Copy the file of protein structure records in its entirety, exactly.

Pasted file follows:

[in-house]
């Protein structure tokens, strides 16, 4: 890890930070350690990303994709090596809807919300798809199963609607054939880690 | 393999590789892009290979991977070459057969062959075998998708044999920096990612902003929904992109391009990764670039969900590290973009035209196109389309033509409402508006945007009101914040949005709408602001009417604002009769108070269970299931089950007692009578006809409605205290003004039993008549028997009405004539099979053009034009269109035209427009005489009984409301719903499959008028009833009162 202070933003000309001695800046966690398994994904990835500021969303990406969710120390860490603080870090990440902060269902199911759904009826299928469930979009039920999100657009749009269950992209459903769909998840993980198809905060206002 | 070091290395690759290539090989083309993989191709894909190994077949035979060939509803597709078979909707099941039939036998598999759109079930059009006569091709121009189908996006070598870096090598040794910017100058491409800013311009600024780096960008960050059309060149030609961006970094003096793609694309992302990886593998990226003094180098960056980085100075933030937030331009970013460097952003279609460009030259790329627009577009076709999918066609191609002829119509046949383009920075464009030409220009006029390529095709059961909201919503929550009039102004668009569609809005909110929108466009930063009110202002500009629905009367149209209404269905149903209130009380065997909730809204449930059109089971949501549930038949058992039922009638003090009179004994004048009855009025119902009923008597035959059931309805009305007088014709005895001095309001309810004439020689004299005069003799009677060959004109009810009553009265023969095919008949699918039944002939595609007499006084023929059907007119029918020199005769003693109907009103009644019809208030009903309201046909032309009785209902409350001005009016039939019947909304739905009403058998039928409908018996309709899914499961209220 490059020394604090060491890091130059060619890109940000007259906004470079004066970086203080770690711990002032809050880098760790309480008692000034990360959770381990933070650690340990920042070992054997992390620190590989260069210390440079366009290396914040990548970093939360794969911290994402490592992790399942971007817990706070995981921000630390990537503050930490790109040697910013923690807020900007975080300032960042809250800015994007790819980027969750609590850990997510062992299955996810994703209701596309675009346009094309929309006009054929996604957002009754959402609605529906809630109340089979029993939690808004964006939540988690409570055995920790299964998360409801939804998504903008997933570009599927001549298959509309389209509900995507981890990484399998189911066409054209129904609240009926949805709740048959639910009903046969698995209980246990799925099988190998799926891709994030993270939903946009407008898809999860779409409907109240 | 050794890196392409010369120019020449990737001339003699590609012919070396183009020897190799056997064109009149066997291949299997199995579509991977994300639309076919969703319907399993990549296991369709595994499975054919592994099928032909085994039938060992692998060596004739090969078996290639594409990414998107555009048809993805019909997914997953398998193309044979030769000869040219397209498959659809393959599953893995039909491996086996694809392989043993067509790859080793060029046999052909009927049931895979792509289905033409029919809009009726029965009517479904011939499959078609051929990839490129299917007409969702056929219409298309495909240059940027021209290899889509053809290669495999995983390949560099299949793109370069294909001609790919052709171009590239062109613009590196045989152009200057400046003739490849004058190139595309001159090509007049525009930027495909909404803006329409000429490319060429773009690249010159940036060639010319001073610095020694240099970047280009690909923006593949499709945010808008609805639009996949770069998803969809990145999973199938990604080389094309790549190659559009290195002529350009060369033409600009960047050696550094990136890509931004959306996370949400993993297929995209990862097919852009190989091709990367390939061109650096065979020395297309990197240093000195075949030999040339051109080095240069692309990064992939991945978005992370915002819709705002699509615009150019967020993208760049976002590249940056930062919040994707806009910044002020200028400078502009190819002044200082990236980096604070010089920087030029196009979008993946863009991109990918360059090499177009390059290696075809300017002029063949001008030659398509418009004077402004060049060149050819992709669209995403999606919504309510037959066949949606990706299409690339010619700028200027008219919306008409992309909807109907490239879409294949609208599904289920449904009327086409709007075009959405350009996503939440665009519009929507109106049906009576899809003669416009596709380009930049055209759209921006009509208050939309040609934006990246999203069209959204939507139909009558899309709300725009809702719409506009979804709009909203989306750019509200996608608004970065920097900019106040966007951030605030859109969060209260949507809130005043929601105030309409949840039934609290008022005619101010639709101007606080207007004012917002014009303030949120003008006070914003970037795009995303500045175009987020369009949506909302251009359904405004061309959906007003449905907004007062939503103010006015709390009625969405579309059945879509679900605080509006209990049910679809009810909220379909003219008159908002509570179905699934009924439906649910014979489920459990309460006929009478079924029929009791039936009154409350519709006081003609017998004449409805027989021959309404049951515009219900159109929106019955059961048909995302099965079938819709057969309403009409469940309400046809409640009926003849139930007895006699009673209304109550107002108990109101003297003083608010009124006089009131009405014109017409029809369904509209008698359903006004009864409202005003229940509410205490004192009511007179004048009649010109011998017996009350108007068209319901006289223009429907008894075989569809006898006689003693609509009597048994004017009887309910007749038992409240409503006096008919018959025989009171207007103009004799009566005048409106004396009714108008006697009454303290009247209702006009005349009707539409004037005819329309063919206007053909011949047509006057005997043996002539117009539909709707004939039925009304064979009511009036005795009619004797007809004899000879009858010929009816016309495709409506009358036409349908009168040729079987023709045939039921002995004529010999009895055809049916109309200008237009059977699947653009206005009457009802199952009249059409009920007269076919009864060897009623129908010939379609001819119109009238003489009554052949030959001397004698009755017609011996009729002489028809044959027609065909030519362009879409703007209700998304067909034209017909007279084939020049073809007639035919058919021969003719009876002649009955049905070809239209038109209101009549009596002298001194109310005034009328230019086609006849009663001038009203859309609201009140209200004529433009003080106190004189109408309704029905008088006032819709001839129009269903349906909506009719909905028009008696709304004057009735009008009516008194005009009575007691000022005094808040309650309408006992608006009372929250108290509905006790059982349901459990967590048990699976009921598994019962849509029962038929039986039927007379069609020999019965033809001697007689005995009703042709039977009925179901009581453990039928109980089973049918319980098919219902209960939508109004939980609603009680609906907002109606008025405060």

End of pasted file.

[in-house]
């Protein structure tokens, strides 16, 4: 890890930070350690990303994709090596809807919300798809199963609607054939880690 | 393999590789892009290979991977070459057969062959075998998708044999920096990612902003929904992109391009990764670039969900590290973009035209196109389309033509409402508006945007009101914040949005709408602001009417604002009769108070269970299931089950007692009578006809409605205290003004039993008549028997009405004539099979053009034009269109035209427009005489009984409301719903499959008028009833009162 202070933003000309001695800046966690398994994904990835500021969303990406969710120390860490603080870090990440902060269902199911759904009826299928469930979009039920999100657009749009269950992209459903769909998840993980198809905060206002 | 070091290395690759290539090989083309993989191709894909190994077949035979060939509803597709078979909707099941039939036998598999759109079930059009006569091709121009189908996006070598870096090598040794910017100058491409800013311009600024780096960008960050059309060149030609961006970094003096793609694309992302990886593998990226003094180098960056980085100075933030937030331009970013460097952003279609460009030259790329627009577009076709999918066609191609002829119509046949383009920075464009030409220009006029390529095709059961909201919503929550009039102004668009569609809005909110929108466009930063009110202002500009629905009367149209209404269905149903209130009380065997909730809204449930059109089971949501549930038949058992039922009638003090009179004994004048009855009025119902009923008597035959059931309805009305007088014709005895001095309001309810004439020689004299005069003799009677060959004109009810009553009265023969095919008949699918039944002939595609007499006084023929059907007119029918020199005769003693109907009103009644019809208030009903309201046909032309009785209902409350001005009016039939019947909304739905009403058998039928409908018996309709899914499961209220 490059020394604090060491890091130059060619890109940000007259906004470079004066970086203080770690711990002032809050880098760790309480008692000034990360959770381990933070650690340990920042070992054997992390620190590989260069210390440079366009290396914040990548970093939360794969911290994402490592992790399942971007817990706070995981921000630390990537503050930490790109040697910013923690807020900007975080300032960042809250800015994007790819980027969750609590850990997510062992299955996810994703209701596309675009346009094309929309006009054929996604957002009754959402609605529906809630109340089979029993939690808004964006939540988690409570055995920790299964998360409801939804998504903008997933570009599927001549298959509309389209509900995507981890990484399998189911066409054209129904609240009926949805709740048959639910009903046969698995209980246990799925099988190998799926891709994030993270939903946009407008898809999860779409409907109240 | 050794890196392409010369120019020449990737001339003699590609012919070396183009020897190799056997064109009149066997291949299997199995579509991977994300639309076919969703319907399993990549296991369709595994499975054919592994099928032909085994039938060992692998060596004739090969078996290639594409990414998107555009048809993805019909997914997953398998193309044979030769000869040219397209498959659809393959599953893995039909491996086996694809392989043993067509790859080793060029046999052909009927049931895979792509289905033409029919809009009726029965009517479904011939499959078609051929990839490129299917007409969702056929219409298309495909240059940027021209290899889509053809290669495999995983390949560099299949793109370069294909001609790919052709171009590239062109613009590196045989152009200057400046003739490849004058190139595309001159090509007049525009930027495909909404803006329409000429490319060429773009690249010159940036060639010319001073610095020694240099970047280009690909923006593949499709945010808008609805639009996949770069998803969809990145999973199938990604080389094309790549190659559009290195002529350009060369033409600009960047050696550094990136890509931004959306996370949400993993297929995209990862097919852009190989091709990367390939061109650096065979020395297309990197240093000195075949030999040339051109080095240069692309990064992939991945978005992370915002819709705002699509615009150019967020993208760049976002590249940056930062919040994707806009910044002020200028400078502009190819002044200082990236980096604070010089920087030029196009979008993946863009991109990918360059090499177009390059290696075809300017002029063949001008030659398509418009004077402004060049060149050819992709669209995403999606919504309510037959066949949606990706299409690339010619700028200027008219919306008409992309909807109907490239879409294949609208599904289920449904009327086409709007075009959405350009996503939440665009519009929507109106049906009576899809003669416009596709380009930049055209759209921006009509208050939309040609934006990246999203069209959204939507139909009558899309709300725009809702719409506009979804709009909203989306750019509200996608608004970065920097900019106040966007951030605030859109969060209260949507809130005043929601105030309409949840039934609290008022005619101010639709101007606080207007004012917002014009303030949120003008006070914003970037795009995303500045175009987020369009949506909302251009359904405004061309959906007003449905907004007062939503103010006015709390009625969405579309059945879509679900605080509006209990049910679809009810909220379909003219008159908002509570179905699934009924439906649910014979489920459990309460006929009478079924029929009791039936009154409350519709006081003609017998004449409805027989021959309404049951515009219900159109929106019955059961048909995302099965079938819709057969309403009409469940309400046809409640009926003849139930007895006699009673209304109550107002108990109101003297003083608010009124006089009131009405014109017409029809369904509209008698359903006004009864409202005003229940509410205490004192009511007179004048009649010109011998017996009350108007068209319901006289223009429907008894075989569809006898006689003693609509009597048994004017009887309910007749038992409240409503006096008919018959025989009171207007103009004799009566005048409106004396009714108008006697009454303290009247209702006009005349009707539409004037005819329309063919206007053909011949047509006057005997043996002539117009539909709707004939039925009304064979009511009036005795009619004797007809004899000879009858010929009816016309495709409506009358036409349908009168040729079987023709045939039921002995004529010999009895055809049916109309200008237009059977699947653009206005009457009802199952009249059409009920007269076919009864060897009623129908010939379609001819119109009238003489009554052949030959001397004698009755017609011996009729002489028809044959027609065909030519362009879409703007209700998304067909034209017909007279084939020049073809007639035919058919021969003719009876002649009955049905070809239209038109209101009549009596002298001194109310005034009328230019086609006849009663001038009203859309609201009140209200004529433009003080106190004189109408309704029905008088006032819709001839129009269903349906909506009719909905028009008696709304004057009735009008009516008194005009009575007691000022005094808040309650309408006992608006009372929250108290509905006790059982349901459990967590048990699976009921598994019962849509029962038929039986039927007379069609020999019965033809001697007689005995009703042709039977009925179901009581453990039928109980089973049918319980098919219902209960939508109004939980609603009680609906907002109606008025405060």